Surviving the 'Widowmaker' Heart Attack

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Susan Puppo
Susan Puppo lives with her husband, Rick, in Morgan Hill, Calif. When she's not working to promote Rick's heart health or helping him manage his gardening accounts, she enjoys making handcrafted items to sell.

When I got the call, I was home with my right leg in a cast from toe surgery the previous week. My husband, Rick, was working 20 minutes away on one of his gardening accounts, and he called to tell me he didn’t feel well. I always worried about his heart and something in my gut told me he was in serious trouble. But he refused to go to the ER, insistent on coming home instead. When he stumbled through the front door, his face was gray and extremely hot. Within minutes he had passed out on the couch, leaving me and my instincts in charge.

With my cast on a scooter, I raced over to unlock the front door, called 911, and wheeled back to the couch to give Rick chest compressions. His body was as hard as a tree. But I pumped his chest and screamed “Wake up!” for six minutes until the ambulance arrived.

The paramedics took over from there, adamant about taking him to Santa Teresa Community Hospital where the providers specialize in cardiac care. In transit, they had to shock Rick’s heart at least seven times. At the hospital, the doctors soon realized the main artery supplying oxygen to his heart was blocked. They call this type of heart attack the “Widowmaker” because so few patients survive it. But we were among the lucky ones. Once doctors inserted a stent into his artery, Rick started to improve quickly.

Knowledge Is Power: Offering Smart Support

After six days of recovery in the hospital, the worst of it was over. But a new journey toward full recovery was just beginning. Our two sons, Rick Jr. and Brian, put their personal and professional lives on hold. Thanks in large part to their help, our close-knit family managed to regain stability. And coming out of this, I felt empowered to support my husband’s heart health based on more than my gut instinct.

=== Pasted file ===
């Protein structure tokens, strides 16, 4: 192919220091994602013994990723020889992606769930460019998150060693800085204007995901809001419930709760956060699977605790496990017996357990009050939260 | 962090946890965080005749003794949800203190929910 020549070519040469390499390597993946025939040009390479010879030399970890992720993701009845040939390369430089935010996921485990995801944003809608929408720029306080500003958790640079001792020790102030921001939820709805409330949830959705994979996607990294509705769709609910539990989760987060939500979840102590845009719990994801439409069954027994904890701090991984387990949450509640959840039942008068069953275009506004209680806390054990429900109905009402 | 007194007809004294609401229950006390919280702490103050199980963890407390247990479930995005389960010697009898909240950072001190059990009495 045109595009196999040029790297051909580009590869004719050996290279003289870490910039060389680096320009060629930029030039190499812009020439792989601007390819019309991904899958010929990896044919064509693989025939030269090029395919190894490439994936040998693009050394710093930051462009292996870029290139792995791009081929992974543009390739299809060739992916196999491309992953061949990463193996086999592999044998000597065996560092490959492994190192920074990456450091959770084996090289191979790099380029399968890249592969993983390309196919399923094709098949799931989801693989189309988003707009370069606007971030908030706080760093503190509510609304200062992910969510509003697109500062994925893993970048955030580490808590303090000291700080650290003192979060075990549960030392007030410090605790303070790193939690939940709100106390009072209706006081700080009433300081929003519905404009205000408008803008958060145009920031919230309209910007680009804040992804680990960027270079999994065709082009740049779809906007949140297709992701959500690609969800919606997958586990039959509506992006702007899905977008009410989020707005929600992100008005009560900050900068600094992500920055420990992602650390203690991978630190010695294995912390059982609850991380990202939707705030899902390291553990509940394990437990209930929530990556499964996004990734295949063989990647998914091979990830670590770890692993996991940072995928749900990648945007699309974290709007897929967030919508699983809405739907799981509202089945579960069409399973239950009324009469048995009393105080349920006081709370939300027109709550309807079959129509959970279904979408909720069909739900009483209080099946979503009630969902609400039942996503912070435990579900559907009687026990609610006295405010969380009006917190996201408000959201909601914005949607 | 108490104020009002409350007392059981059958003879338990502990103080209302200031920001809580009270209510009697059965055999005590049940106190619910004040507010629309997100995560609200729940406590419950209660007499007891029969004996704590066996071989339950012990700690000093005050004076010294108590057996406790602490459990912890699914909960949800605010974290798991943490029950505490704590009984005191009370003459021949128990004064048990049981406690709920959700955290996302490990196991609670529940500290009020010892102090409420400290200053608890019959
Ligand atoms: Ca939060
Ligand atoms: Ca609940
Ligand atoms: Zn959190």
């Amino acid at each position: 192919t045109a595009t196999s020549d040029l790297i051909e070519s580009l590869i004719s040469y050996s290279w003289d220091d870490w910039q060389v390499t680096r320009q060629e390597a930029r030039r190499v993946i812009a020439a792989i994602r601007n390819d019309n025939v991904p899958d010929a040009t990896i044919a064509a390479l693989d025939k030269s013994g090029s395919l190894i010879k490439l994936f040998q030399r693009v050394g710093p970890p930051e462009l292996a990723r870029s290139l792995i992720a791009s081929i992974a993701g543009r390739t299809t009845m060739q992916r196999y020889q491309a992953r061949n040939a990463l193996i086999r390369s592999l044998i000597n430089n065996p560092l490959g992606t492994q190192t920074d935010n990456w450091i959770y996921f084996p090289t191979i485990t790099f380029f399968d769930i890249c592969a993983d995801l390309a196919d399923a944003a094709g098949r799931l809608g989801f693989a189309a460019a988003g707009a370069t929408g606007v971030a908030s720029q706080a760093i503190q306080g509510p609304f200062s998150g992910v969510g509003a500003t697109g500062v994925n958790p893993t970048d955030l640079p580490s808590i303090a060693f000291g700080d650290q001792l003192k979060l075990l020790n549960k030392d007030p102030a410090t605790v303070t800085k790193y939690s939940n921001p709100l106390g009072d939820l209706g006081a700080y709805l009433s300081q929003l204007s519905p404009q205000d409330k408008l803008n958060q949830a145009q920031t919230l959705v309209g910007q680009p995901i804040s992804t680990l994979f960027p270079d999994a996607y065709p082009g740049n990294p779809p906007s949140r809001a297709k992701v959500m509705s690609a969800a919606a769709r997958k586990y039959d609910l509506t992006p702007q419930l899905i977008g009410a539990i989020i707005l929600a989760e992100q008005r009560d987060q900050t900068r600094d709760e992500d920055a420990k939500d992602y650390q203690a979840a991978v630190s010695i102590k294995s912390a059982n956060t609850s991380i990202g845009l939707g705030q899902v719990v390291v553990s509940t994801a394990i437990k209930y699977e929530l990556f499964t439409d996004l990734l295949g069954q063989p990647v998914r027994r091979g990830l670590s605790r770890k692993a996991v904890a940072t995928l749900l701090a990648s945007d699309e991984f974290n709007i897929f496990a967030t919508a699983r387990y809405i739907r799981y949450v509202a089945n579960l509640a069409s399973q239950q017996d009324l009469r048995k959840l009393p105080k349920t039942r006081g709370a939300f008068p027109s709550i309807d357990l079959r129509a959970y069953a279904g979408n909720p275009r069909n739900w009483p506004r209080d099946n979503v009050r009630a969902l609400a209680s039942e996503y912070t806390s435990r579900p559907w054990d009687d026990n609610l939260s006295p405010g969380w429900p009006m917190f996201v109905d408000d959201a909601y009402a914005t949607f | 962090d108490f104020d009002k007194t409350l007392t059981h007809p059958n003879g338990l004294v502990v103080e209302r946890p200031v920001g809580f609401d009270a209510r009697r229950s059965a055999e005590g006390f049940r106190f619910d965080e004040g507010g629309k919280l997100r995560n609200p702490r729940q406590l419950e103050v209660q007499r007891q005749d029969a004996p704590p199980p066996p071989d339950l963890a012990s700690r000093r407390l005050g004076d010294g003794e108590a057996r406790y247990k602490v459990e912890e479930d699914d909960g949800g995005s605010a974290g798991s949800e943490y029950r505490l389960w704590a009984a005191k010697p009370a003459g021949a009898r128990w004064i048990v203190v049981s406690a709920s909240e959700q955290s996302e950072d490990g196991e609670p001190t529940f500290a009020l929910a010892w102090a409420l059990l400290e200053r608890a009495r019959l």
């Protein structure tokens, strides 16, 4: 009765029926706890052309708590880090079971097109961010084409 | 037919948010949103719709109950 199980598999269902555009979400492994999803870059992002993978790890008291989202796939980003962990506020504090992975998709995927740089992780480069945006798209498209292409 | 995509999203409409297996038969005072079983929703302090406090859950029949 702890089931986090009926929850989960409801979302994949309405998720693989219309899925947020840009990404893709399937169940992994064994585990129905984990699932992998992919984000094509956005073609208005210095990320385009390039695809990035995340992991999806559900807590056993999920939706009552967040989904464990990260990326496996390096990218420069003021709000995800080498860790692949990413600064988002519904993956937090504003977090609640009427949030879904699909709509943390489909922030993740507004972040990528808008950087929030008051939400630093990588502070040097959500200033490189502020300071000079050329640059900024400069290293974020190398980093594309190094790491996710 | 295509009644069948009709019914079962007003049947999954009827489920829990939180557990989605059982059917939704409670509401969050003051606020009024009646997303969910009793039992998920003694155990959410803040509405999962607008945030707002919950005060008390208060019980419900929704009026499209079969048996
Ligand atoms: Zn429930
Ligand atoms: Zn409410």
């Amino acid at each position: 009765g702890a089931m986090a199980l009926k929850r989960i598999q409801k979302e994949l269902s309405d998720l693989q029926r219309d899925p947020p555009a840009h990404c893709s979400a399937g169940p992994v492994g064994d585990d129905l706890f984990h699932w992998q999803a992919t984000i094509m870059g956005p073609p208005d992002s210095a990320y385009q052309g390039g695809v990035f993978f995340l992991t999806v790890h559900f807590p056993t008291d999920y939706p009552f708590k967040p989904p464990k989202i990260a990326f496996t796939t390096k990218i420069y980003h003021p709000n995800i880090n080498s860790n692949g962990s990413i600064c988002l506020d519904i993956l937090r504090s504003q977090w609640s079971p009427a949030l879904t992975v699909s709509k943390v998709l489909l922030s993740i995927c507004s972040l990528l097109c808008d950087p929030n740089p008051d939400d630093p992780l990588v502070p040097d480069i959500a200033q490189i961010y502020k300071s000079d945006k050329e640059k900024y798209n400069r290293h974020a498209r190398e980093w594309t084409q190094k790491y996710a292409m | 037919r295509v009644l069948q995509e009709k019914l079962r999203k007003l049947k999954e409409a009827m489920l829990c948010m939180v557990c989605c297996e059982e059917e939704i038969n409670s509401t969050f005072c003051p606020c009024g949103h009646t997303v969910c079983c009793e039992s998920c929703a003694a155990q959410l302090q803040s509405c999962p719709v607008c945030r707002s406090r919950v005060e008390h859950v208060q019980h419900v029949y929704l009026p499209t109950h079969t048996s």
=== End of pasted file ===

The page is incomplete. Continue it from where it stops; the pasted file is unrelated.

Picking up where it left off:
The hospital referred Rick to South Bay Cardiovascular Center. I’d had my own appointments with the cardiologist there before, and I found her to be well-informed and effective. After also hearing friends from around town recommend her, choosing her for Rick’s care was a no-brainer.

Rick has continued to see her every six months for the past two years, and I make sure to go to all the appointments too. Since I have more of a handle on medicine and health than he does, I’ve had to step in and act as his advocate. Rick relies on me heavily, which is scary because I have to be confident I’m making the right decisions. I need to do my homework. When a new medication comes up, I research it online to better understand it. Then I’ll explain what I learn to Rick or print out papers for him to read.

Thankfully, our cardiologist is receptive and supportive in helping me manage his health. She knows I’ll come in with my notes, and so we can jump right to my questions: Is it OK for Rick to be working hard outside in the heat? If his coloring isn’t good, what does that mean? Her answers are always thorough. Between her expertise and my online research, I’m confident we’re doing what’s best for Rick’s health.

Making Lifestyle Changes for Long-Term Health

Rick thought he was doing everything needed to guarantee a long life. He didn’t drink or smoke. He didn’t have any previous medical issues, and neither did his family. At first, he didn’t understand why this happened to him.

But he was living in denial. Before his heart attack, he never saw the doctor. To him, there was no need. He wasn’t overweight, and his gardening work kept him highly active. His family raised him to believe if you work hard, you can eat whatever you want. So he’d stop at the donut shop five days a week. He’d snack on beef jerky. After dinner, if he felt like having a bear claw with extra butter or a hot-fudge sundae, in his mind he’d earned it.

For at least 20 years, my sons and I have hounded him to clean up his diet. But it took having a heart attack for him to start listening. He tries to eat better now and has cut his workload in half to relieve stress.

From what I’ve read, having one heart attack increases your chances of a second. I’ve emphasized this to Rick, as well as the fact that medication alone can’t guarantee full health. Lifestyle changes like healthy eating are just as crucial.

Rick beat all the odds in 2015. He went from zero—gone, heart stopped—to miraculously making a full recovery. But staying on top of his heart health going forward requires diligence. If he maintains healthy habits and continues to receive quality medical care, we can lower the likelihood of a second heart attack. My sons and I are with him in this; we’ll do everything we can to keep his heart on a healthy track.

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Medical Reviewer: William C. Lloyd III, MD, FACS
Last Review Date: 2017 Sep 21
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THIS CONTENT DOES NOT PROVIDE MEDICAL ADVICE. This content is provided for informational purposes and reflects the opinions of the author. It is not a substitute for professional medical advice, diagnosis or treatment. Always seek the advice of a qualified healthcare professional regarding your health. If you think you may have a medical emergency, contact your doctor immediately or call 911.